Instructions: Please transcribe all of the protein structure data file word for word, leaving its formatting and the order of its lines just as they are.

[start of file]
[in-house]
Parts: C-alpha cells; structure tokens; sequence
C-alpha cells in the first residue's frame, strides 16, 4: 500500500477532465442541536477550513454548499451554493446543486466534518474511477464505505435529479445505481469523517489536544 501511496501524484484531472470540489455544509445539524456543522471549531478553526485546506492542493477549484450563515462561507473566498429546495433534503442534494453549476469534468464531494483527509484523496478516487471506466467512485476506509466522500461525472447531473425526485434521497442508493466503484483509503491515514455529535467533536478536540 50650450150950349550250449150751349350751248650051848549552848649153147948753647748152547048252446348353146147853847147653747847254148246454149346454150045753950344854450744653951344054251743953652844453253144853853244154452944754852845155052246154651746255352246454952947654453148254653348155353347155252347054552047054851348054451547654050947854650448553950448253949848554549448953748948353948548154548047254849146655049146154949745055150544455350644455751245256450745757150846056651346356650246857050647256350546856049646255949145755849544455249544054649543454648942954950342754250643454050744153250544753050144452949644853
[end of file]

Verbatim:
[in-house]
Parts: C-alpha cells; structure tokens; sequence
C-alpha cells in the first residue's frame, strides 16, 4: 500500500477532465442541536477550513454548499451554493446543486466534518474511477464505505435529479445505481469523517489536544 501511496501524484484531472470540489455544509445539524456543522471549531478553526485546506492542493477549484450563515462561507473566498429546495433534503442534494453549476469534468464531494483527509484523496478516487471506466467512485476506509466522500461525472447531473425526485434521497442508493466503484483509503491515514455529535467533536478536540 50650450150950349550250449150751349350751248650051848549552848649153147948753647748152547048252446348353146147853847147653747847254148246454149346454150045753950344854450744653951344054251743953652844453253144853853244154452944754852845155052246154651746255352246454952947654453148254653348155353347155252347054552047054851348054451547654050947854650448553950448253949848554549448953748948353948548154548047254849146655049146154949745055150544455350644455751245256450745757150846056651346356650246857050647256350546856049646255949145755849544455249544054649543454648942954950342754250643454050744153250544753050144452949644853